Despite what certain “experts” claim no definitive scientific connection has been found between anything measured when asking questions and lying or telling the truth. In fact during many of my polygraphs I was told to lie on purpose multiple times.

Gary Ridgway the Green River Killer famously passed the polygraph in 1987 while another man who was innocent failed.

The cops released him allowing him to murder for more than another decade before being caught in 2001 on DNA evidence.

The polygraph and the Registry failed to protect society from real dangerous individuals while touting success of keeping “paper predators” in check.

Polygraphs and their machines are nothing but BS, and I can’t believe that some so-called smart people make us believe they work. I have seen these 1930s “machines”. They still look the same, packed in a little suitcase. Really, they can tell if someone is lying? Wow, I didn’t know technology has come this far. Why don’t they use them in court then, save the time of having a jury? These machines can NOT, I repeat can NOT detect lies. All they may detect is nervousness, like a blood pressure machine. My blood pressure is always through the roof at… Read more »

IMO, The intent of Polygraphs is to get people to talk and get additional confessions. The more that registrants “believe” that they are real detectors of truth, the easier it is for the interrogator managing the test is able to use it as a way to get people to give them additional information that they otherwise would not.

I have been on BOTH sides of the machine; as a DoD contractor and as a probationer. Here are some tidbits of information you might find useful… Auto Scoring: Depending upon the state body that certifies polygraph examiners; the machine may or may not, be operating in “auto score” mode. The California Association of Polygraph Examiners does not permit use of auto score mode. If you can sincerely emulate (or even have) a “Gomer Pyle” or “Forrest Gump” personality, you are more likely to pass. Since the machine detects sudden physiological changes in you body; keeping your thoughts “blank” does… Read more »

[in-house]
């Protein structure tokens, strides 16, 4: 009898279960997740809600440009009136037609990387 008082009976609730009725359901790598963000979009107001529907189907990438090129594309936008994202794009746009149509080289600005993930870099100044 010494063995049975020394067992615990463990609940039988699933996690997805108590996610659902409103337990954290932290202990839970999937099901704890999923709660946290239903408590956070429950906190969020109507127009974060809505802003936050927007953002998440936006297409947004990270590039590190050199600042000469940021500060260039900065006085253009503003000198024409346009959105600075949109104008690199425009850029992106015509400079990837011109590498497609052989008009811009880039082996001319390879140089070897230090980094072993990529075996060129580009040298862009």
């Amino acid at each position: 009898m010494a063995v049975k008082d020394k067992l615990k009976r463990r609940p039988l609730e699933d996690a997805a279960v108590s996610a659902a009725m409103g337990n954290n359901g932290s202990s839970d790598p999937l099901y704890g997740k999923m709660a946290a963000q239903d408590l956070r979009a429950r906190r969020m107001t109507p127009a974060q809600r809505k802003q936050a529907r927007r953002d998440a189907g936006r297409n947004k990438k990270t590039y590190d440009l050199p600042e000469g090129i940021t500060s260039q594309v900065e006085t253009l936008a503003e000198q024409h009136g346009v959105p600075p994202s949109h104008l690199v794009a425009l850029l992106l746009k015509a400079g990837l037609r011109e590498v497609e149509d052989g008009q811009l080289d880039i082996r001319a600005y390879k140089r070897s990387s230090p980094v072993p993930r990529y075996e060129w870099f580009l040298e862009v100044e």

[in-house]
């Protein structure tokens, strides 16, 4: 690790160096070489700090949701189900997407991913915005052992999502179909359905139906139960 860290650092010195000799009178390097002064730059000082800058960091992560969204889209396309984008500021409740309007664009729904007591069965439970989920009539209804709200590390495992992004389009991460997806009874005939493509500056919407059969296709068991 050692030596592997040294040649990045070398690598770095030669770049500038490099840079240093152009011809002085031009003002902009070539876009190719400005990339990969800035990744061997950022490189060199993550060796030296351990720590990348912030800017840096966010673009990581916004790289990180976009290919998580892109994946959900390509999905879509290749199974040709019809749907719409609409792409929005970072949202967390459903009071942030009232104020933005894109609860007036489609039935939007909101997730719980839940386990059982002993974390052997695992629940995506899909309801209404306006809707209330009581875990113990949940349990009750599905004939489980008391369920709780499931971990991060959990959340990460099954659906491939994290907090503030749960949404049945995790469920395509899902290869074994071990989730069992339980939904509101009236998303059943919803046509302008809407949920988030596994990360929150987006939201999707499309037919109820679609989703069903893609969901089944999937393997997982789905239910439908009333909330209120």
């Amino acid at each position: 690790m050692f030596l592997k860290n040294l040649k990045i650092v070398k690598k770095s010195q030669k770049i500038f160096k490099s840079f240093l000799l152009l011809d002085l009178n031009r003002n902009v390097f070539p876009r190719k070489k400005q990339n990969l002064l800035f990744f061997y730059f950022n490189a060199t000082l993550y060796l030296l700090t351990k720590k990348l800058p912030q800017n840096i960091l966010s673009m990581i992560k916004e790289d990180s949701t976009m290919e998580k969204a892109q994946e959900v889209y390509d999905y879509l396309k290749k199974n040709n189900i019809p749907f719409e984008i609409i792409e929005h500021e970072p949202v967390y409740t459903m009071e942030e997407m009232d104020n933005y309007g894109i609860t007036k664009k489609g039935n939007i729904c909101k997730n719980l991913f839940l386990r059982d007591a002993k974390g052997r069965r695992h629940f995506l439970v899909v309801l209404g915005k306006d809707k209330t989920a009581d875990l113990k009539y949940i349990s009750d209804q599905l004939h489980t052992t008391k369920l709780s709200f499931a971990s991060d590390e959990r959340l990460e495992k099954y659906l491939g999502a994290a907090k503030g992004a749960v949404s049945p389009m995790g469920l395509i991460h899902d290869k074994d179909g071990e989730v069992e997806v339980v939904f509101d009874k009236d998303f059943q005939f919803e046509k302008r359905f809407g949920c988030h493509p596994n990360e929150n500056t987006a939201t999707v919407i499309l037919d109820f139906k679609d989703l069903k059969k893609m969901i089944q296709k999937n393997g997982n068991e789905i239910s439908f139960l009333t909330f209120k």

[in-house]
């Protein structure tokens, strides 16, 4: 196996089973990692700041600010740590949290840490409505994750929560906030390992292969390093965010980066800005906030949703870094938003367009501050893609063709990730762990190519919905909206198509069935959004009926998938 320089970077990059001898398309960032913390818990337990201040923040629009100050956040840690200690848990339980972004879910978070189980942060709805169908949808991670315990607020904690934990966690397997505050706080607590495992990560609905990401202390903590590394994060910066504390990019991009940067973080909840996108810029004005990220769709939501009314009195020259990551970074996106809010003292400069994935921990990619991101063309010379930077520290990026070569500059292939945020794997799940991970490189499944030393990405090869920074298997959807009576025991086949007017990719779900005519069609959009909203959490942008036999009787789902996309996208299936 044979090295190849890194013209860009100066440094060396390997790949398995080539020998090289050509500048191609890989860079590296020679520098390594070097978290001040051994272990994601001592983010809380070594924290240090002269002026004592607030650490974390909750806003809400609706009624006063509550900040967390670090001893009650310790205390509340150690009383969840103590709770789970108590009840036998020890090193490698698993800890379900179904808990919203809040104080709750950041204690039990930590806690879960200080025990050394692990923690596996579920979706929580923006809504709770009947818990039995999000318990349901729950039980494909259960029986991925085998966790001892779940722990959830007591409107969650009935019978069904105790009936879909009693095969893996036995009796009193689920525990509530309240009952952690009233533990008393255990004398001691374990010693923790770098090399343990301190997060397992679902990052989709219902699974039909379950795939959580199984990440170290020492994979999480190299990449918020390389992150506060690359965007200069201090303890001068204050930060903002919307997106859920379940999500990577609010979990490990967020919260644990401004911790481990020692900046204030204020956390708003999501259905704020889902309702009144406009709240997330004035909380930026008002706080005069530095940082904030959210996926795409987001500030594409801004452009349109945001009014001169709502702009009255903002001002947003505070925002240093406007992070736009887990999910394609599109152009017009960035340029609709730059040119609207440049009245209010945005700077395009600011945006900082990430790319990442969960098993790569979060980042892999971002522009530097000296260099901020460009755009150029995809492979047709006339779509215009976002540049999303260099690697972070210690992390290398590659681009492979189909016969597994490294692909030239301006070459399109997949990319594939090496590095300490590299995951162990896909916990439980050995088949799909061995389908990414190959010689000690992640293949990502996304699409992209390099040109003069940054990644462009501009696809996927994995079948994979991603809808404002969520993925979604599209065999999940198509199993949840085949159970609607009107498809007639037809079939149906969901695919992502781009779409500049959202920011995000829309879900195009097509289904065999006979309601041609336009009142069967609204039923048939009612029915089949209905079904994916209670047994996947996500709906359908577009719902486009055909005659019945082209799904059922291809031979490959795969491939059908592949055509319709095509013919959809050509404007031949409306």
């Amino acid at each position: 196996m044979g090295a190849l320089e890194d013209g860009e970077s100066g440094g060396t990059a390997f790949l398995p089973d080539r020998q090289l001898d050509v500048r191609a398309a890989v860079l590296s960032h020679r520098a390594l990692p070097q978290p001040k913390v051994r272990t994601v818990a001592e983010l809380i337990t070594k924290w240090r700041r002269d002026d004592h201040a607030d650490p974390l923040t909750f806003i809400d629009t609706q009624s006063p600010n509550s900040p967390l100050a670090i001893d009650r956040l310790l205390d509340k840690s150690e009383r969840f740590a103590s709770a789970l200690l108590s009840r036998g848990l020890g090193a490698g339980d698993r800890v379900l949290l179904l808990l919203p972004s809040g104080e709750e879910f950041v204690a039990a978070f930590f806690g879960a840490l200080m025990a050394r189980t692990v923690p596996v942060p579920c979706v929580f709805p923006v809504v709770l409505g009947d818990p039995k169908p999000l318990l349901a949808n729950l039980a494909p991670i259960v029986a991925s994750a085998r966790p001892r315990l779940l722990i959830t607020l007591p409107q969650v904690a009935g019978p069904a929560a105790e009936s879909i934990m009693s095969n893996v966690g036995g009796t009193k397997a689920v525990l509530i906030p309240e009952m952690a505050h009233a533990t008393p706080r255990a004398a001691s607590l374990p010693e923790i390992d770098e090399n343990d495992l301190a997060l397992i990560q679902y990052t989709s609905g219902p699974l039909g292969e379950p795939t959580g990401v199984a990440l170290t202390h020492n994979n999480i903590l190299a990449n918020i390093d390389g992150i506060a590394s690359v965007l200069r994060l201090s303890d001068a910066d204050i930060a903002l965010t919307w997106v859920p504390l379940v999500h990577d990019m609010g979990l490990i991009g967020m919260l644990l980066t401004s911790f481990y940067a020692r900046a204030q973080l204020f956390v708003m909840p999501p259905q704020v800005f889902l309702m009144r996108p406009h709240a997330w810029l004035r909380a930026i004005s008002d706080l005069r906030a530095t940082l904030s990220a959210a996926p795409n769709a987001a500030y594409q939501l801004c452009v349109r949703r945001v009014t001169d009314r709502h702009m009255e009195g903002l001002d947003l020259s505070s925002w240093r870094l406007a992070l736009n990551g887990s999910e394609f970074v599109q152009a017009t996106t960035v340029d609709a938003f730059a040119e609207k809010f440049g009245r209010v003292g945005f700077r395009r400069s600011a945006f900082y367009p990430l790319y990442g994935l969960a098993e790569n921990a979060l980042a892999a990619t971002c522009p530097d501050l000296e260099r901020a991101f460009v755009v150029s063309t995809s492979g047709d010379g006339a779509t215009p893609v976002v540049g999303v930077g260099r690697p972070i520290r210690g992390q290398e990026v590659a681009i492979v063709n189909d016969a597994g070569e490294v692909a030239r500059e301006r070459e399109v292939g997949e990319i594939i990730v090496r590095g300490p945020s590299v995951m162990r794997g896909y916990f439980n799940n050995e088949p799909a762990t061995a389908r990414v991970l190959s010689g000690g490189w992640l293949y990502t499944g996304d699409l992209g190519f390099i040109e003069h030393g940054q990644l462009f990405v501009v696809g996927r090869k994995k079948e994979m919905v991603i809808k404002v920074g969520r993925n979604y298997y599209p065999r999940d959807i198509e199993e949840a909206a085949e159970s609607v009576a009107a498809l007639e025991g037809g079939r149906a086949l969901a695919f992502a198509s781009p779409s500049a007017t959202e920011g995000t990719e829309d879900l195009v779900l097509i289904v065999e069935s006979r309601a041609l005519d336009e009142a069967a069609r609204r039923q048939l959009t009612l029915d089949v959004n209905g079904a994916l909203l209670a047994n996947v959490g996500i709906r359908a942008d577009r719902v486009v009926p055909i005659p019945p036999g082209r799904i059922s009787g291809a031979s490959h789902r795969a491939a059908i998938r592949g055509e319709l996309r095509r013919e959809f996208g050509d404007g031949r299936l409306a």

Innocent people should not take them. The chance that you will fail them does not make it worth it. However, guilty people should always take them. There’s a chance they will be wrong and say the guy passed.

Always remember the only liar in the room is the examiner. Remember when everyone thought plants had feelings and could feel pain? Where did they come up with that? In the 1960s Cleve Backster, an interrogation specialist with the CIA, conducted research that led him to believe that plants can communicate with other lifeforms. He hooked up a plant to a polygraph machine and subjected it to stimulus like tearing it’s leaves ECT. The machine gave results when the plant was yelled at or injured. He wrote his hypothesis that plants feel pain and have emotions.

My father was a cop.

He told me repeatedly that no same person would ever submit to a polygraph, regardless of their guilt. Lucky for him, he stopped being a cop before they became mandatory for cops, lol.